Shock: AT&T totally not OK with FCC saying it ripped off US schools
They didn't get E-rate price because they didn't want an E‑rate plan, apparently
AT&T has issued a rebuttal to the FCC's July complaint that it overcharged schools and libraries in Florida for internet service.
The US telco giant said in a policy blog post that the FCC's allegations it violated of pricing rules for the federal E‑rate service program were "factually wrong."
AT&T had been accused of charging the schools inflated prices for their internet service in violation of E‑rate's "lowest corresponding price" rule, which states that carriers can't charge schools and libraries higher prices than what business and residential customers in the area pay for the same service. The FCC sought a $106,425 fine as well as $63,760 in overcharge refunds to the schools.
According to AT&T, however, the rates the FCC cites in claiming the schools were overcharged were for annual contracts, not the month to month plans the Florida schools were using.
Additionally, AT&T says that because the schools had chosen to use month-to-month subscription plans, they should not be eligible for the prices that other schools and libraries had gotten through participating in the state's "E‑rate consortium" program.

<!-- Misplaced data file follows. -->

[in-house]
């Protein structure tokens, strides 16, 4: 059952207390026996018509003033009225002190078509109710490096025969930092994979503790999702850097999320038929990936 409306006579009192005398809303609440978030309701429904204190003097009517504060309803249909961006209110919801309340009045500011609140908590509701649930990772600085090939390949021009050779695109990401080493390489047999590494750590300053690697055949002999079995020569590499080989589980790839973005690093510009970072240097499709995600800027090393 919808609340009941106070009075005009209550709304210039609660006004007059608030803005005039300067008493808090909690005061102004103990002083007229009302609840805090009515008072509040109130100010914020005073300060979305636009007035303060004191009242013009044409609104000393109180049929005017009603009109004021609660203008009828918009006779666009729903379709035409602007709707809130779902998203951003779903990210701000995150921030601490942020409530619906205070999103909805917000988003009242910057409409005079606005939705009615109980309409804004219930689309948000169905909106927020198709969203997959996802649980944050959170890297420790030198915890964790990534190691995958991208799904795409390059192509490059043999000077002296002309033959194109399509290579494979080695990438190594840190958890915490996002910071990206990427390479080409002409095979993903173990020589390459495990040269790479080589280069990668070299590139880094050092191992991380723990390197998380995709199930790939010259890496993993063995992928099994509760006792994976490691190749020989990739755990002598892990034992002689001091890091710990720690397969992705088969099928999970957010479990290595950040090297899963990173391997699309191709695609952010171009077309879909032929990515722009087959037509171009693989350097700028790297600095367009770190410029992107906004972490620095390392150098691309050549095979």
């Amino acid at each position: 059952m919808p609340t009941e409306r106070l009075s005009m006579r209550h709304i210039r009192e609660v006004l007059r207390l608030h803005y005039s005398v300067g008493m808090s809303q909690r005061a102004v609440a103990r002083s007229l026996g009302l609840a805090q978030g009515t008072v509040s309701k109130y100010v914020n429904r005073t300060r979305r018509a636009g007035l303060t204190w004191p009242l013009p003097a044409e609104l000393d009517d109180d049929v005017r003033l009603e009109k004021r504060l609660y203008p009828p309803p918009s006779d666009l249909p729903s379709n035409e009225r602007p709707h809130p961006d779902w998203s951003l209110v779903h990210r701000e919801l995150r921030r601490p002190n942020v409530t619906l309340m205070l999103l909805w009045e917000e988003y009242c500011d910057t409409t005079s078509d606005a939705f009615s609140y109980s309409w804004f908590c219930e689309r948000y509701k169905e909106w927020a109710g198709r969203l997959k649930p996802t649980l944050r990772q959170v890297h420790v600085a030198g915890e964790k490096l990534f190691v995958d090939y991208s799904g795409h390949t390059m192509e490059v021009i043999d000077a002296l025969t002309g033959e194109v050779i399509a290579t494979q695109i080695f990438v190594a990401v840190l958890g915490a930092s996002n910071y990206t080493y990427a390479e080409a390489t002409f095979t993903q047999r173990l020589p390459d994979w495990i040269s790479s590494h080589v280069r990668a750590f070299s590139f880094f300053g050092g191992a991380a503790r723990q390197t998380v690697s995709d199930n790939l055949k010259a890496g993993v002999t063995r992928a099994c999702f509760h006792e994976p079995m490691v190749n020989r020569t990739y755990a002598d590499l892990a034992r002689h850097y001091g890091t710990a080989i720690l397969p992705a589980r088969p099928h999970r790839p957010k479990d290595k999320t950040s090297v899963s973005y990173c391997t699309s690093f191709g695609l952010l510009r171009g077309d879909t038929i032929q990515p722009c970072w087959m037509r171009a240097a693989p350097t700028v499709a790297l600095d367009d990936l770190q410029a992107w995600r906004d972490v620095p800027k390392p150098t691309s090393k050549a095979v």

"In the FCC’s own words, participation in consortiums enables eligible schools and libraries to obtain terms and conditions better than they could negotiate alone," AT&T argues.
"But these school districts specifically chose not to purchase through the consortium preferring instead more flexible month to month service contracts."
AT&T goes on to argue that the "lowest corresponding price" rule should also not apply in this case as the plans with the schools were not agreed to under E‑rate's "Form 470" bidding program, and that the case should have been considered a state matter outside of the FCC's jurisdiction.
"The [lowest corresponding price notice of apparent liability] should have never been issued and as our response today demonstrates, there is no legal or factual basis for liability against AT&T," the response concludes. ®